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Archive for November, 2010

 

This is a great seasonal chili recipe that’s quick and easy to make.   It’s loaded with gorgeous golden-hued and red vegetables that contain a specturm of carotenoids as well as curcumin-rich turmeric,  and the super antimicrobial herb oregano.   This meal will fill your bowl with the color of falling leaves and nourish you as only plant strong foods can.

 

Golden Chili

Ingredients:

2 cups butternut squash, cut into a medium dice

one medium onion, medium dice

1 orange bell pepper, medium dice

8 cloves garlic, minced

8 oz tempeh, cut into a medium dice

28 oz plum tomatoes, broken into bite-sized pieces

15 oz red kidney beans, drained and rinsed

15 oz white kidney beans, drained and rinsed

15 oz tomato sauce

 2 T tomato paste

1 T chili powder

1 T Mexican oregano [Plus some for garnish]

1 tsp cumin

1 tsp chili flakes

1 tsp onion powder

1 tsp garlic powder

1 tsp turmeric

1 quart No-Chicken or vegetable stock

Olive oil

Directions:

Preheat the oven to 400°F.

Place the squash on a baking sheet and roast for 40 minutes until the edges have caramelized. [I roast the squash first in order to give it more flavor.  You could certainly skip this step and add the diced squash to the pot when you add the tomatoes and then adjust the cooking time to allow for the squash to soften fully.]

While the squash is in the oven, sauté the onions, garlic and bell pepper in a drizzle of olive oil until softened.  Add the tomato paste and spices and cook for a couple of minutes.  Add in the tomatoes, tomato sauce, beans and tempeh.  Mix well.  Add in the stock and bring to a low simmer.  Cook for 30 minutes to allow the flavors to meld.  Gently fold in the roasted squash.   Season with salt and pepper.

 

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What are we thankful for this year?  For many things.  We are thankful for the presence of one another.  We are thankful for the fortune that those we love are healthy.  We are thankful that we have been graced with the ability to make better choices than at any other point in the past,  and that these choices have led to more compassionate lives with the prospect of a more healthful future.

Wild Rice and Millet Stuffing

I’ve always made a bread-based stuffing for Thanksgiving in the past but for whatever reason, I just wasn’t feeling the urge to do that this year.  Instead, I wanted to make something earthy and, to my mind, far more wholesome and sustaining.  It also happens to be gluten-free, which gives those with gluten intolerances another option for holiday dressings.  I thought the combination of wild rice and millet would make a beautiful duo when melded together with seasonal fruits and vegetables.  This dish set the tone for a gorgeous holiday meal.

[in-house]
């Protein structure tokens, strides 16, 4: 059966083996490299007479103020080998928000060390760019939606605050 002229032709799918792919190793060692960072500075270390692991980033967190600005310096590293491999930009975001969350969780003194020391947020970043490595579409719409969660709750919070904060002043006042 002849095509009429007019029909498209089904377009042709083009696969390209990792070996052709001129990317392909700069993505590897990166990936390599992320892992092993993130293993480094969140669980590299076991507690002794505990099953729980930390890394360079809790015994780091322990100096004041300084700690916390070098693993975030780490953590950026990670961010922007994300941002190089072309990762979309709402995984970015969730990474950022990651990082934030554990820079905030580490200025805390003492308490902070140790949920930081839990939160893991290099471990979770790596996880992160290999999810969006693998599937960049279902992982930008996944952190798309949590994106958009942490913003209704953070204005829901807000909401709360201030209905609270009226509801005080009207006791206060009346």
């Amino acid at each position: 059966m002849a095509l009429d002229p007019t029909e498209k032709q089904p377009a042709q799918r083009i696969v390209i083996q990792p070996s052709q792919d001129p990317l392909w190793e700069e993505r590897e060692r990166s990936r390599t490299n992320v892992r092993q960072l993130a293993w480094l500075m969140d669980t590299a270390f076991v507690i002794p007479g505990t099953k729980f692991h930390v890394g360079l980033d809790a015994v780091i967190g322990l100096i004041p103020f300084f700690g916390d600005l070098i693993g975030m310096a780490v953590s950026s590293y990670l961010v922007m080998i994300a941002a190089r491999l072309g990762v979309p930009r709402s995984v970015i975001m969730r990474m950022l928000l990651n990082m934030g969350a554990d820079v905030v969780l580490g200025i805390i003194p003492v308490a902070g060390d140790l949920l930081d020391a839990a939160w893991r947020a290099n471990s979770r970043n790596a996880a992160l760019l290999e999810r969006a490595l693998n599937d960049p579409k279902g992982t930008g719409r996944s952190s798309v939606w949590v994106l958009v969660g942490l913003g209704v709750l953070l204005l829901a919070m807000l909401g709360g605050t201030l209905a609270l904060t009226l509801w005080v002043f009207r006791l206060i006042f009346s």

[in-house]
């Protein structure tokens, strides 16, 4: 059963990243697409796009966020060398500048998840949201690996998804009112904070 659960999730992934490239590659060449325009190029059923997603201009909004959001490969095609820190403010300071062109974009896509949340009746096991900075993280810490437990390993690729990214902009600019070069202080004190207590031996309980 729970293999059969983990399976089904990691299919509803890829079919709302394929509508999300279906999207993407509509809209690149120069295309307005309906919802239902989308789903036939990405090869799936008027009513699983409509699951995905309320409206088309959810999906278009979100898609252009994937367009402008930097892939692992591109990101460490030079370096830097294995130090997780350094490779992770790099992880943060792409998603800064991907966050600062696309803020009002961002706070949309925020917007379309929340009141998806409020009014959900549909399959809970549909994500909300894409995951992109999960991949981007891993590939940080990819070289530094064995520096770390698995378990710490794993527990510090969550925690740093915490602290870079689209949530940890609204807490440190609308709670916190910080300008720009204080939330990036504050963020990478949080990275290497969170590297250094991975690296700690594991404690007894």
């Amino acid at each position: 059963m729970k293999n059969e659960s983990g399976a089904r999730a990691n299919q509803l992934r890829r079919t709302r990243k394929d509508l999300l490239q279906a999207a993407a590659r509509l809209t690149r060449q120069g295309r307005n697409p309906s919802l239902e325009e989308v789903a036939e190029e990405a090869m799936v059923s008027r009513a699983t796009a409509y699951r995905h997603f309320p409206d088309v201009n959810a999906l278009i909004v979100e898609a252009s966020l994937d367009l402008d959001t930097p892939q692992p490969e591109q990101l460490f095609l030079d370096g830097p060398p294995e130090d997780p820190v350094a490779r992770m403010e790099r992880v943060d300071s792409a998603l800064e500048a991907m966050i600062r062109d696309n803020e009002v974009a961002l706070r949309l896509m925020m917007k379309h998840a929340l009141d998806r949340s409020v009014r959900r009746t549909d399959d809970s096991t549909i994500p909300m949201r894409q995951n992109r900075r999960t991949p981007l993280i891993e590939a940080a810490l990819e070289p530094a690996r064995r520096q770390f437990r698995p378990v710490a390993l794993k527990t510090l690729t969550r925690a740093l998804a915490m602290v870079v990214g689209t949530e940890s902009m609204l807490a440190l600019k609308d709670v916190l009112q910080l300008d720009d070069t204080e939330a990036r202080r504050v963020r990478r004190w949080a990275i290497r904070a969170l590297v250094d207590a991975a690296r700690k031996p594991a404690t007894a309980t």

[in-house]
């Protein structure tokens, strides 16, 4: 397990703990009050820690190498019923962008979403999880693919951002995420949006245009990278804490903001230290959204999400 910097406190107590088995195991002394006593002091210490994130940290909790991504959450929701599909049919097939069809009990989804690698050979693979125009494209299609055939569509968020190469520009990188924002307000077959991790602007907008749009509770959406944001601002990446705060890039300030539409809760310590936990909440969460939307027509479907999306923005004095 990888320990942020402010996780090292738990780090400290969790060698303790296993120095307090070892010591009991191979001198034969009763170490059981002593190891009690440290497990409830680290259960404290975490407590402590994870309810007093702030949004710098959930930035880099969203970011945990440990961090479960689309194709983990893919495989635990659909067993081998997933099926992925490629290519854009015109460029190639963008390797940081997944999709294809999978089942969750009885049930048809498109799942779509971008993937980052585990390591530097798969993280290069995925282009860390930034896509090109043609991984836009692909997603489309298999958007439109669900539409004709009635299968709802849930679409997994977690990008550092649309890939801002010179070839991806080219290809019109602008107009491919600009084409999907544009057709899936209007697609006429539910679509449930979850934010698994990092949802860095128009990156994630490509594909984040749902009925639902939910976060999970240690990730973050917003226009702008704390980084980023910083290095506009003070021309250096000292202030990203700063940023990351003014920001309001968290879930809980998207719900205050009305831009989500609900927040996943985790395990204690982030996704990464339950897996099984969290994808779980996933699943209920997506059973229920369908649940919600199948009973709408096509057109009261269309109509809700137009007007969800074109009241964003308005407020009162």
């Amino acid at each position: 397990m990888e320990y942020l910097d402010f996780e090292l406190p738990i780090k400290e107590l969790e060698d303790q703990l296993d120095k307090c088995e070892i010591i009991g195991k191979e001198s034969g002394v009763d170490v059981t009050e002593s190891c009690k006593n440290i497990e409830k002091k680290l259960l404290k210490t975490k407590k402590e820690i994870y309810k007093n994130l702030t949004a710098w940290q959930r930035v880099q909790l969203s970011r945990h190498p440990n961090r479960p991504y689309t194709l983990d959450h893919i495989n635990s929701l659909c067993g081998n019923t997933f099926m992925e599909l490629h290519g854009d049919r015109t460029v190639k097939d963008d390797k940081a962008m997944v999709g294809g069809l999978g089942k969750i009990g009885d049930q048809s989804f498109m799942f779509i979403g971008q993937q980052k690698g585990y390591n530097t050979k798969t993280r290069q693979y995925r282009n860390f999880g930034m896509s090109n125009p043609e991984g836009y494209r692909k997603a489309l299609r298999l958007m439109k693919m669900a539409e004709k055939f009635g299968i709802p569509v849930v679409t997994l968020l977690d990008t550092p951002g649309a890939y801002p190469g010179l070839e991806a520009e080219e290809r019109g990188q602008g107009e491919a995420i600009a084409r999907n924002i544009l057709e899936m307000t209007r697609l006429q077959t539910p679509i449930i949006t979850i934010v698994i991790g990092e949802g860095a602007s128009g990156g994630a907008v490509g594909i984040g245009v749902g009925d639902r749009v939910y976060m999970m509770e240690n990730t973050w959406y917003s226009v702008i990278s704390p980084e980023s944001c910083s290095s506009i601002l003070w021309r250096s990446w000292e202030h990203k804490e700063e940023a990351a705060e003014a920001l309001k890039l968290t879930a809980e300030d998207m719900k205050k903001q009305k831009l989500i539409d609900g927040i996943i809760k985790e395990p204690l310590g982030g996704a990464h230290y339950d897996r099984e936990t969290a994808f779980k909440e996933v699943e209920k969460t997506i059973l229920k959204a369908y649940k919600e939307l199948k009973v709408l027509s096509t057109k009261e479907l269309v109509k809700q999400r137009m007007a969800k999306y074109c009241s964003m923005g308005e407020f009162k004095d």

Ingredients:

1 cup wild rice

1 cup millet

2 stalks celery, finely diced

4 golden beets, peeled and cut into bite-sized pieces

2 cups Brussels sprouts, quartered

1 cup dried cranberries

½ cup hazelnuts

½ leek, sliced thinly

2 shallots, minced

6 garlic cloves, minced

¼ cup fresh parsley, minced

3 sprigs fresh thyme

1 sprig fresh rosemary

2 sprigs fresh sage

6 cups vegetable stock, divided

Sea salt

Freshly-cracked black pepper

Directions:

Preheat oven to 400°F.

Add the millet to a hot pot and toast for a couple of minutes.  [You will hear the seeds beginning to pop when they’re ready.]  Add 2 cups of vegetable stock and a pinch of salt.  Bring to a boil and then drop to a simmer.  Cover and cook until the millet is light and fluffy.  This should take about 20 minutes.

In another pot, bring 3 cups of vegetable stock to a boil and add the wild rice.  Reduce heat to a simmer.  Cover and cook for 35-40 minutes or until the rice is soft.

Place the bite-sized pieces of beet and the quartered Brussels sprouts on a sheet pan.  Place in the oven and roast for about 30 minutes or until the edges of the vegetables have caramelized.

Add a drizzle of olive oil to a pan and add the celery, shallots, leek and garlic.  Cook over medium heat until softened.  Add the fresh herbs. [I like to tie mine together with kitchen twine so that removing the stems isn’t a hassle.]  Add the hazelnuts and dried cranberries and mix well.  Add one cup of vegetable stock and reduce heat to a low simmer.

When the millet is ready, fluff with a fork and transfer to a large bowl.  Drain the wild rice when ready, if necessary, and add to the bowl with the millet.  Mix in the contents of the pan, removing the herb stems.  Season with salt and pepper to taste.  Lastly, gently fold in the roasted beets and Brussels sprouts.

I served this in a roasted pumpkin.  If this is how you’d like to present this dish then you will need to get a medium-sized pumpkin and cut a round out of the top.  Clean out the seeds and stringy bits with a spoon.  Place the hollowed out pumpkin and the top you removed on a baking sheet.  Place into a 400°F oven for about an hour or until the pumpkin has softened.  Remove from the oven and place upon a plate.  After that it’s just a matter of filling the pumpkin with the stuffing and serving it at table.